Tuesday 23 Jan 2018
VIDEO: Network Rail and British Transport Police issue warning to motorists as reckless driver sentenced for level-crossing crash
Network Rail and the British Transport Police have issued a warning to motorists after a reckless driver who crashed through a level-crossing barrier was handed an 18-month driving ban, ordered to carry out 150 hours of unpaid work and pay £1000 in compensation.
Emanuel Goagara risked lives, caused more than 10 hours of delays across the rail network and cost taxpayers more than £60,000 after he drove his van through a level crossing in Sunningdale, Berkshire.
The van is seen approaching the crossing and increasing in speed, despite the warning lights being active for more than 10 seconds and the barrier nearly fully-lowered.
The vehicle can then be seen ripping off the lowered barrier as it careers across the track shortly before a train passes in July last year.
Network Rail and the British Transport Police have today condemned the actions of the driver and issued a further warning to motorists about the risk of misusing level crossings.
Mark O’Flynn, level crossing manager for Network Rail’s Wessex route, said:
“It is only through sheer luck this driver’s reckless actions did not cause serious injury, or worse. Not only did he put himself in danger, but passengers and railway staff were also put in harm’s way.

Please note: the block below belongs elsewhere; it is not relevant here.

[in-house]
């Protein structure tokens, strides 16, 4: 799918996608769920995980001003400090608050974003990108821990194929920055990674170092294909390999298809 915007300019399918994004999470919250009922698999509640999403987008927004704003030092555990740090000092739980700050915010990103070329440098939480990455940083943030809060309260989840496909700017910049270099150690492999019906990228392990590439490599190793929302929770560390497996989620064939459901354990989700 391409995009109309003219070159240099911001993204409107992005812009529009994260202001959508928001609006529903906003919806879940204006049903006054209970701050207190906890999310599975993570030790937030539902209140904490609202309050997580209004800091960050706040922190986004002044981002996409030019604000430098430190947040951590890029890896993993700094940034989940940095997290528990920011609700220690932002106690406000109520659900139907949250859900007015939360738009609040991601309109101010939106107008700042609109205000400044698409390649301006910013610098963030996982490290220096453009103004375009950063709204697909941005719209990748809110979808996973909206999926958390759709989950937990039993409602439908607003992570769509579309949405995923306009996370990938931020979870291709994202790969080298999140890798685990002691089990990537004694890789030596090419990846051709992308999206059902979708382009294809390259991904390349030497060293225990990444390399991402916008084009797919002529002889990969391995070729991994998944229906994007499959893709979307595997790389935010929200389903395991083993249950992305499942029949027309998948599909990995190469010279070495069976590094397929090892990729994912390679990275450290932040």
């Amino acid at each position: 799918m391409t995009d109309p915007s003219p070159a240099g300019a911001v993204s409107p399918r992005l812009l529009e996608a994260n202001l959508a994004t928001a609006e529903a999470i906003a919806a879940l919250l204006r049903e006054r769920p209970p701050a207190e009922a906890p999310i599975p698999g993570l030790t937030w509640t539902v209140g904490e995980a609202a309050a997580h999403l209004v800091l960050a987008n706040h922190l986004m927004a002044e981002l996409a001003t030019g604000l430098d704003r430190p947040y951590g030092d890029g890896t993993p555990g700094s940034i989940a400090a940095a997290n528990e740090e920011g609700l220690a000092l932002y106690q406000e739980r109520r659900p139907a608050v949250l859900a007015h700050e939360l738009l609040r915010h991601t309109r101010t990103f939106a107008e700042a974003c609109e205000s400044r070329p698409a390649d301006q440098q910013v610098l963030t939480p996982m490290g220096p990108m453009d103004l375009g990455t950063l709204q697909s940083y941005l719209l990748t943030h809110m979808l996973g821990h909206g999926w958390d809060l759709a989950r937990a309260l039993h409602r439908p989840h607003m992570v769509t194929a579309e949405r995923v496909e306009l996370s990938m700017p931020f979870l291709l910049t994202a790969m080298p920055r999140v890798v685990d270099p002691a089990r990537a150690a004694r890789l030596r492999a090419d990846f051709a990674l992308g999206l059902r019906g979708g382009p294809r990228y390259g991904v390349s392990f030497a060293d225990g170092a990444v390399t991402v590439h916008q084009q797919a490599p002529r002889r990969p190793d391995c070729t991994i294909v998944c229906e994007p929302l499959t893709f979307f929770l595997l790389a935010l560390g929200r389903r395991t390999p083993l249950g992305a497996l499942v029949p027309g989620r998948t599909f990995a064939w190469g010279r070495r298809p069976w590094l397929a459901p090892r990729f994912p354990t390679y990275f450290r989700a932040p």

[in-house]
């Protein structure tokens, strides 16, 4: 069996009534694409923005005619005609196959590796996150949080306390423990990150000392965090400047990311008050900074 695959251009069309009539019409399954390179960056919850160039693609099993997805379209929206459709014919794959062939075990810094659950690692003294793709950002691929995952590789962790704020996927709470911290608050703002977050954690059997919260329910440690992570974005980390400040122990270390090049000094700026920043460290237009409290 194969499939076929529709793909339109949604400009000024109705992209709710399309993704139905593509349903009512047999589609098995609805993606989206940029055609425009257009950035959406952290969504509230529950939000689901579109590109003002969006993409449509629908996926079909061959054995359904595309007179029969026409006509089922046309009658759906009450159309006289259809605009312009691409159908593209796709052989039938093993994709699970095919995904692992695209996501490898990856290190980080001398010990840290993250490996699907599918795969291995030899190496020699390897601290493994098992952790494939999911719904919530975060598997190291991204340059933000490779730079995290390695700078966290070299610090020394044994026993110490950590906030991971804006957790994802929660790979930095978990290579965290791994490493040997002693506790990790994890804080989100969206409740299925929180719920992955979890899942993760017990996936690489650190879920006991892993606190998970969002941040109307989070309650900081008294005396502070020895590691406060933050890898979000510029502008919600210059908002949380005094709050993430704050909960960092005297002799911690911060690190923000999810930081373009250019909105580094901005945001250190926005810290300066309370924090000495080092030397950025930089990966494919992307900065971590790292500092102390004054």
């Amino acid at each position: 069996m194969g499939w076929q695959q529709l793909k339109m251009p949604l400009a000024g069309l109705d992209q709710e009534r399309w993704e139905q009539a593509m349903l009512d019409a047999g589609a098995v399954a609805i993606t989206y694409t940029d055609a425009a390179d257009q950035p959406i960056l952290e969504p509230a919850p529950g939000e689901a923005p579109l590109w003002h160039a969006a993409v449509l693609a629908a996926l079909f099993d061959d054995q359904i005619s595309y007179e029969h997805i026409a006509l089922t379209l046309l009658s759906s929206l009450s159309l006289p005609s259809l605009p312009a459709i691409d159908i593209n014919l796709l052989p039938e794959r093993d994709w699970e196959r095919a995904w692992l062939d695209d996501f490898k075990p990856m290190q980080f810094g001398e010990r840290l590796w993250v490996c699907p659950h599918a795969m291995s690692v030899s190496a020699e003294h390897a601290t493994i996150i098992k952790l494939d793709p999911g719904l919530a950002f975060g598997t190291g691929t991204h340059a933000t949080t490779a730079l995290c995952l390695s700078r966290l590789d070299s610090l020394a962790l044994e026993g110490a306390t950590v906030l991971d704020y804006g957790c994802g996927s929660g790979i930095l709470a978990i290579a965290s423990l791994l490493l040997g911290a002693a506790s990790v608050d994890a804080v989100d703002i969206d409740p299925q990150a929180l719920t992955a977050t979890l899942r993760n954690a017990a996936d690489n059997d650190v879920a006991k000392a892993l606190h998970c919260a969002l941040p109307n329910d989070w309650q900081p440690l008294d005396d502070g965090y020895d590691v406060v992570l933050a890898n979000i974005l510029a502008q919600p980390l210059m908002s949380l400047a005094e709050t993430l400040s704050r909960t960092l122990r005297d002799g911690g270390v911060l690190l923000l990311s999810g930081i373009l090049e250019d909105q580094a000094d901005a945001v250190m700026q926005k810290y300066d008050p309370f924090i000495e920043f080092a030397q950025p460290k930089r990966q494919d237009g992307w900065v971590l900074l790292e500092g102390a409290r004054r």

“People often underestimate the danger at crossings and how quickly trains are travelling, and when you don’t follow the rules, it’s not just your life you’re putting at risk. Saving a couple of minutes off your journey is simply not worth it.
“We’re investing more than £100 million to improve level crossing safety across Britain, but we need motorists, as well as pedestrians, cyclists and horse riders, to be responsible and alert at all times when using crossings.”
Investigating officer, PC Joel Freeman-White from British Transport Police, said:
“Level crossings are there for a reason and by ignoring the barrier and warning signs and continuing to drive over the railway track, Goagara put himself and others in danger, risking his life and that of the train driver and passengers.
“I’m pleased that he has been convicted of this criminal offence and hope that his case will be a warning to other motorists or pedestrians who might be tempted to misuse level crossings.
“Trains travel at high speeds and it is vital that drivers and pedestrians follow the warning signs at level crossings to avoid injury or even death.
“We don’t want to be knocking on doors to tell someone their loved one has been injured or killed as a result of misusing a level crossing.”
To find out more about safety at level crossings, visit: https://www.networkrail.co.uk/communities/safety-in-the-community/level-crossing-safety/
About Network Rail
We own, operate and develop Britain's railway infrastructure; that's 20,000 miles of track, 30,000 bridges, tunnels and viaducts and the thousands of signals, level crossings and stations. We run 20 of the UK's largest stations while all the others, over 2,500, are run by the country's train operating companies.
Every day, there are more than 4.7 million journeys made in the UK and over 600 freight trains run on the network. People depend on Britain's railway for their daily commute, to visit friends and loved ones and to get them home safe every day. Our role is to deliver a safe and reliable railway, so we carefully manage and deliver thousands of projects every year that form part of the multi-billion pound Railway Upgrade Plan, to grow and expand the nation's railway network to respond to the tremendous growth and demand the railway has experienced - a doubling of passenger journeys over the past 20 years.
We are building a better railway for a better Britain.